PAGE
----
Nature Prescription: The Missing Link in Dementia Treatment
Student Scholarship – First Place Research Review
Cayla M. Bronicheski, MSc
Cyndi Gilbert, ND
The intrinsic and instinctive need for humans to affiliate and connect with nature is a notion that has been present as far back as paintings inside the pyramids of Egypt. Nowadays, we see biophilia – the instinctive bond between humans and other living things – represented in parks and other spaces, where trees and other plants are part of urban and suburban planning. Nature is woven into meditation, music, gift-giving in the form of flowers or through the enjoyment of a scenic landscape. There is no denying that plants possess an intangible power, a power which is reflected in the naturopathic principle vis medicatrix naturae. A salient part of creating a healing environment and treatment plan for many different health conditions, there is increasing evidence that the healing power of nature in the form of therapeutic gardens may prove particularly effective in improving the health outcomes of patients with dementia.
Plants in a Medical Setting
The introduction of plants in the design of a medical system is not a new concept, as access to the natural world was once considered integral to healthcare settings. Historical accounts from the Middle Ages demonstrated that hospitals within European monastic communities incorporated gardens as an essential component of their facilities to support healing, where patients’ rooms typically surrounded courtyards filled with sunlight, grassy lawns, and seasonal plants. As nature was thought to have an innate ability to heal, sanatoriums in Europe as far back as the 1850s featured intricately constructed flowerbeds, trees, and man-made ponds within the grounds. Extending to the 15th century, hospice courtyards incorporated natural light and fresh air, in support of a holistic connectedness to nature.1 Benedict Lust, one of the founding fathers of naturopathic medicine, also stressed the importance of designing healing spaces to nurture the vis medicatrix naturae,2 incorporating sun therapy, dew-walking, and wide outdoor spaces. Although hospitals and physicians’ offices have been designed for some time as architecturally sterile and concrete structures, with little attention to landscaping, more recent research and guidelines are once again supporting the inclusion of healing landscapes in their designs.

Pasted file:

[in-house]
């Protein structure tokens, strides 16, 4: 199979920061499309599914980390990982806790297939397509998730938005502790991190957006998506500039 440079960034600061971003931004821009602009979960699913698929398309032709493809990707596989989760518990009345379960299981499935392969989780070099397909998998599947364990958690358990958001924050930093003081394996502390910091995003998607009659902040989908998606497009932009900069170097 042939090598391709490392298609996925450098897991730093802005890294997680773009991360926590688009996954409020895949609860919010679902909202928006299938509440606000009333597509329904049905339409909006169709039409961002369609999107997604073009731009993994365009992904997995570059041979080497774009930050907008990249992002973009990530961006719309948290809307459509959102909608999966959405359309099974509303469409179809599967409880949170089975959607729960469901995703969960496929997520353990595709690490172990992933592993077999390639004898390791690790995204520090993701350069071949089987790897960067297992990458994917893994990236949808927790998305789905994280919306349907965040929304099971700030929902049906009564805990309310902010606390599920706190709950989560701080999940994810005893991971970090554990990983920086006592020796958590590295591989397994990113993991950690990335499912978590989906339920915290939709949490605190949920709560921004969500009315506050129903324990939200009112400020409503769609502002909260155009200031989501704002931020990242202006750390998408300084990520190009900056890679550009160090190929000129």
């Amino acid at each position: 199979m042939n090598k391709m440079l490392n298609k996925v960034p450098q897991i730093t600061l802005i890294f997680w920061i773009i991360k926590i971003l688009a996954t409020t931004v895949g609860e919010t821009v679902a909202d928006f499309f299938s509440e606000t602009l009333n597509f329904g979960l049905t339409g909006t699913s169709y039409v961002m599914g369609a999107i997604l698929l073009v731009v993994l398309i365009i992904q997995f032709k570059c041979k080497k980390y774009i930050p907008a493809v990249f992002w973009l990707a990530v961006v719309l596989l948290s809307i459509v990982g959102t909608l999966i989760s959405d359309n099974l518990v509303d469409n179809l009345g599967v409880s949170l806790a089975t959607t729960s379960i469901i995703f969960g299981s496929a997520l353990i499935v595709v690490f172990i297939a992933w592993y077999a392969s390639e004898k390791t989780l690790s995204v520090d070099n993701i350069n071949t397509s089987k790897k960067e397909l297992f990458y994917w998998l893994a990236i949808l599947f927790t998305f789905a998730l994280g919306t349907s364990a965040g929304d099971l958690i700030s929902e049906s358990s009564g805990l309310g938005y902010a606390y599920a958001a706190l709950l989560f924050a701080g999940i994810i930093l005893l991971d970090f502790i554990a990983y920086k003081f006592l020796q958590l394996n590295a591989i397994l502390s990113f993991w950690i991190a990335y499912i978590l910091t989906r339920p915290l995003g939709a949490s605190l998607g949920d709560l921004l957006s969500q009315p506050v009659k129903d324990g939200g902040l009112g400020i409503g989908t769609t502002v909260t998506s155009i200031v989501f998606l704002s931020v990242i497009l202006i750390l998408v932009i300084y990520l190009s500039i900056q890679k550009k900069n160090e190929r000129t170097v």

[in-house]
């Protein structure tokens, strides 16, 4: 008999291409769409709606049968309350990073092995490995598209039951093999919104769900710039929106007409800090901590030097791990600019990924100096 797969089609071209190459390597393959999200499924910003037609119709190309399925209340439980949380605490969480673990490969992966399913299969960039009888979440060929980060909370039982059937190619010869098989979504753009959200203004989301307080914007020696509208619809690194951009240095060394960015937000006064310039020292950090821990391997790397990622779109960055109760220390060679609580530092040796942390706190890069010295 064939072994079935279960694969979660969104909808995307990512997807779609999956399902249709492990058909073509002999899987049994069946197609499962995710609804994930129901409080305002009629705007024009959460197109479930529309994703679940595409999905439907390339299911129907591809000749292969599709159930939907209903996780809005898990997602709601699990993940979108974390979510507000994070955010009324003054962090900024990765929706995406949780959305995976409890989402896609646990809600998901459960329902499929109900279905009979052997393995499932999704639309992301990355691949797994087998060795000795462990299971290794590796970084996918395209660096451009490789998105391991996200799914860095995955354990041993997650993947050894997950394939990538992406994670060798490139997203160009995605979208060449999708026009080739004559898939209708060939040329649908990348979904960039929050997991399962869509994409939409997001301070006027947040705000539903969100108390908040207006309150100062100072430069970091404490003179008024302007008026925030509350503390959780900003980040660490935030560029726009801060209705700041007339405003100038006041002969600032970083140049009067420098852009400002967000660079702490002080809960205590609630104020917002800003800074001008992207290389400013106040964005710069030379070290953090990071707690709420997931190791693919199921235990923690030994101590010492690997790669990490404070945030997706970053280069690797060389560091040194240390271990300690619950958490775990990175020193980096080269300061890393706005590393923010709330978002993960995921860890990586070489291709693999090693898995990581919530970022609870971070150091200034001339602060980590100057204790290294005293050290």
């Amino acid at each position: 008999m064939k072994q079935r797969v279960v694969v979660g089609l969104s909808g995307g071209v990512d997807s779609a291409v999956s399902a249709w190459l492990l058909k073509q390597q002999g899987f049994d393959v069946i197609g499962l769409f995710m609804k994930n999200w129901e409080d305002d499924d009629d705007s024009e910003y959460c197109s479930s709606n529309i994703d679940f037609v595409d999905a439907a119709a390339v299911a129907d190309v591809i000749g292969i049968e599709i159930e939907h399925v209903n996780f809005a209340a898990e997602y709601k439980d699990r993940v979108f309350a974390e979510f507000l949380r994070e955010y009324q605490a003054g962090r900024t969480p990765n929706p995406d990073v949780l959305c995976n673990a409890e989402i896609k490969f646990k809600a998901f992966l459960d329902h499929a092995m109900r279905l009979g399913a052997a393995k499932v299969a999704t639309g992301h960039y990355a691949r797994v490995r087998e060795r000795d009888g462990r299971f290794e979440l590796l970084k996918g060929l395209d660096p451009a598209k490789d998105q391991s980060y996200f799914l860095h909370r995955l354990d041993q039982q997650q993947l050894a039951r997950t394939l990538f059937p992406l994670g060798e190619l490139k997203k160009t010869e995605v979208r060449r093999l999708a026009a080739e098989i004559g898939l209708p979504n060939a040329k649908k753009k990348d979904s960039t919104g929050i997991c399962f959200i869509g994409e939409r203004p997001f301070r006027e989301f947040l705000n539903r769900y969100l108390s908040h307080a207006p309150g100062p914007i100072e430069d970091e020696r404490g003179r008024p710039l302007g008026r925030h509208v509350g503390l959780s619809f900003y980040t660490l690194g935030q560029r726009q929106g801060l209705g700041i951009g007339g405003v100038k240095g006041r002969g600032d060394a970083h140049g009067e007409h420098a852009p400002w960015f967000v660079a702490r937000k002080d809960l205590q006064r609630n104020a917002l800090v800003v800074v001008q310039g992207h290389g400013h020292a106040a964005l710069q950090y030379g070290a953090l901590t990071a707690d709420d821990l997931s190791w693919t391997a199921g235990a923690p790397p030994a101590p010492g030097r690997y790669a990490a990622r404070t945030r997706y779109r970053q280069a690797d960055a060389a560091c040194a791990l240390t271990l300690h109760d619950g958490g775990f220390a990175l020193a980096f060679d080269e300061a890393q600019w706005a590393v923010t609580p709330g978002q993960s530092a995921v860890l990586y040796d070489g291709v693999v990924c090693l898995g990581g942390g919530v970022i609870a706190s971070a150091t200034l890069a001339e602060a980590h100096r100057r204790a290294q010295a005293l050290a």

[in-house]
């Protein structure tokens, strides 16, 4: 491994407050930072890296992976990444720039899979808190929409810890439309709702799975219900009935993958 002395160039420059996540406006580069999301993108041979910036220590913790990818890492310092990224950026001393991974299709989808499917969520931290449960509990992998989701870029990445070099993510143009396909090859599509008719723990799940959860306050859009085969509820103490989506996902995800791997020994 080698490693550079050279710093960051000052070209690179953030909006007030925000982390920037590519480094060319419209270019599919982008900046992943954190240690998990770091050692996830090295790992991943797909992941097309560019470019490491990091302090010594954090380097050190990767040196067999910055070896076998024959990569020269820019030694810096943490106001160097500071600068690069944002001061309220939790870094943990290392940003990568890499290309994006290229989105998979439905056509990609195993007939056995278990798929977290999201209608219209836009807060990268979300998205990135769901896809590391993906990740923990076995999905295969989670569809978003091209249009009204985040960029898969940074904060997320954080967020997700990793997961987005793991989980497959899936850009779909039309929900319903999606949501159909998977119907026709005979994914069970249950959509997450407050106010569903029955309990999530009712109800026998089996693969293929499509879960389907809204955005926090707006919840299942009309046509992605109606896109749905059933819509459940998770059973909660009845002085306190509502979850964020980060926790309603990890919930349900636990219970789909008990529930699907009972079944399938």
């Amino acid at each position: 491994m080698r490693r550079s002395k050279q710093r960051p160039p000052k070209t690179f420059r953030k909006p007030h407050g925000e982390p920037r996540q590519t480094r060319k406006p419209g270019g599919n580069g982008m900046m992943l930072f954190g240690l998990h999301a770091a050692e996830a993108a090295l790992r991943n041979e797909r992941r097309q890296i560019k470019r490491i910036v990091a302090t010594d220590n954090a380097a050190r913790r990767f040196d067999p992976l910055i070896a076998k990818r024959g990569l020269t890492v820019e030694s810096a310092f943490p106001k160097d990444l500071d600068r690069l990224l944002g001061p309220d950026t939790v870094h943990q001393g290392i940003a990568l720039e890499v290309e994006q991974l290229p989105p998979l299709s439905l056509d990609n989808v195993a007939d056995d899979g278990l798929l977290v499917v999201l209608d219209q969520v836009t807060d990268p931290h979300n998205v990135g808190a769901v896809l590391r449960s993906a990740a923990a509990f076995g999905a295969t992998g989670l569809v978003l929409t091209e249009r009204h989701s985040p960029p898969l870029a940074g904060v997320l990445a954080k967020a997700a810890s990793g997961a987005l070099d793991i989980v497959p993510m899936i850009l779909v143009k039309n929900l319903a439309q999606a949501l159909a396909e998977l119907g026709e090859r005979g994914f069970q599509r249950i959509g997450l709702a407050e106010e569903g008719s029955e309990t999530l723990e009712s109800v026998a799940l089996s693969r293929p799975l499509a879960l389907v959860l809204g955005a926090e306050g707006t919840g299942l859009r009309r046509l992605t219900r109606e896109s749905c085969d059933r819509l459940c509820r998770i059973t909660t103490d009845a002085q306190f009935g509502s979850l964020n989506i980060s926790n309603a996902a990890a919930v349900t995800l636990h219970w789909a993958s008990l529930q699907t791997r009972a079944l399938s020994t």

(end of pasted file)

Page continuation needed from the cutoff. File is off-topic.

Modern-day evidence suggests that gardens may have a positive effect on healing, along with improvements in health outcome.3 In some hospitals, gardens are incorporated into their design and planning. For example, St Michael’s Hospital in Texarkana, Texas, noted that rehabilitation patients were returning home within 2-3 weeks, rather than 6 or more weeks when garden accessibility was granted.4 At a children’s hospital and health center in San Diego, California, physicians commented that recovery and attitudes were positively influenced among patients who interacted with gardens.5 And at the Danderyd Hospital in Sweden, doctors noted that horticulture therapy had a positive influence on brain damage rehabilitation.6